After reporting a net loss of $4.7 billion in the second quarter of 2010, Freddie Mac asked the U.S. Treasury to pitch in another $1.8 billion, bringing the total bill for Freddie Mac’s government relief to $63.1 billion since September 2008. Fannie Mae also asked for a recent addition of $1.5 billion, bringing the combined total tab for both entities to $148 billion since they were socialized two years ago.

Along with the request for additional government aid, Fannie Mae vows to continually toughen its underwriting standards in order to maintain its focus on encouraging sustainable homeownership over the long term (and its own existence for its stockholders and stakeholder executives).

Freddie Mac’s credit losses are at $5 billion, slightly lower than past quarters due to improved home prices and a slower increase in loan defaults. However, low interest rates caused a $3.8 billion loss on derivatives and the company experienced an error in backlog accounting for delinquent loans that cost it another $900 million.

Recent national statistics show continued stabilization of home prices and lower delinquency rates, which are encouraging, but are irrelevant to California. Bad loans (read: rollover/option adjustable rate mortgages (ARMs)) made during the Millennium Boom continue to eat at the prospect of any viability for the mortgage giants.

Fannie Mae reports the volume of nonperforming loans is still 22% greater than last year. The company has reserved 27 cents for every dollar in nonperforming assets. Likewise, Freddie Mac has seen a36% increase in nonperforming loans since 2009 and has reserved 32 cents for every dollar in nonperforming loans. In the event that foreseeable price declines occur, the companies will run into a serious roadblock due to non-existent cash reserves.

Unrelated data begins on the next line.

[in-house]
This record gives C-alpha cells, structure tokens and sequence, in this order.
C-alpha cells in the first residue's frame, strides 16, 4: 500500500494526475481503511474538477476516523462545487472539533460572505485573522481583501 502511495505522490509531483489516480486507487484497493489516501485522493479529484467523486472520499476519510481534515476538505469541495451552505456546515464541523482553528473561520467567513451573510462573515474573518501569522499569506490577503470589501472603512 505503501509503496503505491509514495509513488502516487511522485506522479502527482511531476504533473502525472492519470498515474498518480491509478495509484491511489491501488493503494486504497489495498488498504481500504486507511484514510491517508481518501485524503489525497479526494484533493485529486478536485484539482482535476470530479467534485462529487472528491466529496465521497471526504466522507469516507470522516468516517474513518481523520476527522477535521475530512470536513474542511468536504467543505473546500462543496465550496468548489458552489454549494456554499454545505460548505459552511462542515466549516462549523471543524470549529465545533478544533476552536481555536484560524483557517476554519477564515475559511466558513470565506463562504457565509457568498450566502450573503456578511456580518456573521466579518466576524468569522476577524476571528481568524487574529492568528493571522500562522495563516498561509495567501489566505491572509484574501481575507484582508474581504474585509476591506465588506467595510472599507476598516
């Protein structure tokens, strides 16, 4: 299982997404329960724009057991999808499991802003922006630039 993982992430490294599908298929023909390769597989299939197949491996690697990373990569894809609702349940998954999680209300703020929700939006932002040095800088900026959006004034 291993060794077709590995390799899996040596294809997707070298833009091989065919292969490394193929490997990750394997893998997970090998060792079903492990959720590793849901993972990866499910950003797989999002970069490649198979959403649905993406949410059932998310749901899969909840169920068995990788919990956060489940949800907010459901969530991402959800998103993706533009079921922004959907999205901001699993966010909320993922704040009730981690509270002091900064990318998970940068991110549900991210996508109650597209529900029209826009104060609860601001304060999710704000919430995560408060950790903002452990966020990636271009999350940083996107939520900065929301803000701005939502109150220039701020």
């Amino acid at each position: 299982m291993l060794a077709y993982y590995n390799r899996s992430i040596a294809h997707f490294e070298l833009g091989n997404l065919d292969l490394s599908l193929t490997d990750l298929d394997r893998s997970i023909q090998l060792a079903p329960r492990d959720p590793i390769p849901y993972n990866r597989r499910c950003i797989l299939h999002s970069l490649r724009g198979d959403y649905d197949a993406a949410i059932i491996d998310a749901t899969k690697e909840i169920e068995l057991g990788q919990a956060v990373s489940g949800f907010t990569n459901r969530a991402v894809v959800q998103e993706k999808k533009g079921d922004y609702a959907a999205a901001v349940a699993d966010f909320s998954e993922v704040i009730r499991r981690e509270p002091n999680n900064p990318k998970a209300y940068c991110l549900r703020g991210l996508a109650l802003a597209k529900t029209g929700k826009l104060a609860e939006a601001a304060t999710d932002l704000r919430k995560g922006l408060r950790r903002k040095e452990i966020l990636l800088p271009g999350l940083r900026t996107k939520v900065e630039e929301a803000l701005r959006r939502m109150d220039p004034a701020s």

Both government-sponsored enterprises (GSEs) have doubled their inventory of real estate owned (REO) homes to a combined 191,000 properties – up from 97,000 last year.

With their fate no longer open to reasonable debate, the administration will tackle the future of Fannie and Freddie in the early months of 2011.

first tuesday take: The continual monthly bailout of Freddie Mac and Fannie Mae with unimaginable sums of money from the government is disturbing to taxpayers, but encouraged by Russia and China, the holders of huge portions of their bonds, since those countries do not want to suffer losses on their mortgage-related holdings. If they did, they would consider those losses financial warfare and retaliate.

For the homebuyer and the multiple listing service (MLS) market, support of the government as the lender of last resort must continue until the home prices in California stabilize for at least a two-year period and insolvent homeownership due to negative equities no longer exists. This means loan balance cramdowns or massive strategical defaults, and the sooner the medicine is taken by the lenders, the more quickly the MLS market place will recover for agents and homeowners.

Until then, the mortgage-backed bond market will not be attractive for anyone other than the Federal Reserve investment and treasury guarantees, implicit or actual.  [For more information on the future of Fannie Mae, see the February 2010 first tuesday article, The fate of our Fannie and Freddie]

These GSEs will eventually be dismantled and the government guarantees will be differently directed to keep the mortgage market viable until Wall Street gets its collective act together and fully returns to the mortgage-backed bond market. Wall Street was most adept at floating these bonds in the past, and they went way beyond the limits of government guarantees in the risky mortgages they were able to fund, package and resell to bond investors around the world.

This Wall Street Bankers are destined to do again — they only need some time to find their comfort zone. They figured out how to sell government-guaranteed mortgage-backed bonds without a hitch in early 2010 after the Feds quit purchasing all of the mortgage-backed bonds for over a year at the height of the financial liquidity crisis.

Thus both Freddie and Fannie will eventually be unnecessary since the private sector has demonstrated they can supply all the mortgage money homebuyers and apartment buyers need to do deals. Watch for a quiet fade into the past as their disappearance is exploited only by pundits and political types.

Re: “Freddie Mac seeks more aid amid loss” from the Wall Street Journal

Re: “Fannie Mae narrows loss, but asks for more aid” from